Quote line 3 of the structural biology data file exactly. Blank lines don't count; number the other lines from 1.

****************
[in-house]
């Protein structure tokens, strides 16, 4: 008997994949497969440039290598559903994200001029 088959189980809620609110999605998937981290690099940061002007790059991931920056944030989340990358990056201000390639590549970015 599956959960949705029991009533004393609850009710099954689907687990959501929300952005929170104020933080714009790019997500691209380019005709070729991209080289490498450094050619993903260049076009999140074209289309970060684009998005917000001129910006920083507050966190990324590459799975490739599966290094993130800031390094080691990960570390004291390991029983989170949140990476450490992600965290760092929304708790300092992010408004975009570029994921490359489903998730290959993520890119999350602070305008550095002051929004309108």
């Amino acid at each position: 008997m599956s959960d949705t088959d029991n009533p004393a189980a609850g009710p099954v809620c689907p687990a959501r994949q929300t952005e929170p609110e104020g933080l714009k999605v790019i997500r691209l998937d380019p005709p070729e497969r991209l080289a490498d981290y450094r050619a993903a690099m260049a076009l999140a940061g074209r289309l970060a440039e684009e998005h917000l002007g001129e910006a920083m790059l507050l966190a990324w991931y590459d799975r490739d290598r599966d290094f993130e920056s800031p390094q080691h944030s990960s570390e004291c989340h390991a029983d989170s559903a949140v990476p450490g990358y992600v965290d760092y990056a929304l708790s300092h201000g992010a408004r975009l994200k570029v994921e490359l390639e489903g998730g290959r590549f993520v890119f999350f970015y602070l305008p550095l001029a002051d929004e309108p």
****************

């Amino acid at each position: 008997m599956s959960d949705t088959d029991n009533p004393a189980a609850g009710p099954v809620c689907p687990a959501r994949q929300t952005e929170p609110e104020g933080l714009k999605v790019i997500r691209l998937d380019p005709p070729e497969r991209l080289a490498d981290y450094r050619a993903a690099m260049a076009l999140a940061g074209r289309l970060a440039e684009e998005h917000l002007g001129e910006a920083m790059l507050l966190a990324w991931y590459d799975r490739d290598r599966d290094f993130e920056s800031p390094q080691h944030s990960s570390e004291c989340h390991a029983d989170s559903a949140v990476p450490g990358y992600v965290d760092y990056a929304l708790s300092h201000g992010a408004r975009l994200k570029v994921e490359l390639e489903g998730g290959r590549f993520v890119f999350f970015y602070l305008p550095l001029a002051d929004e309108p």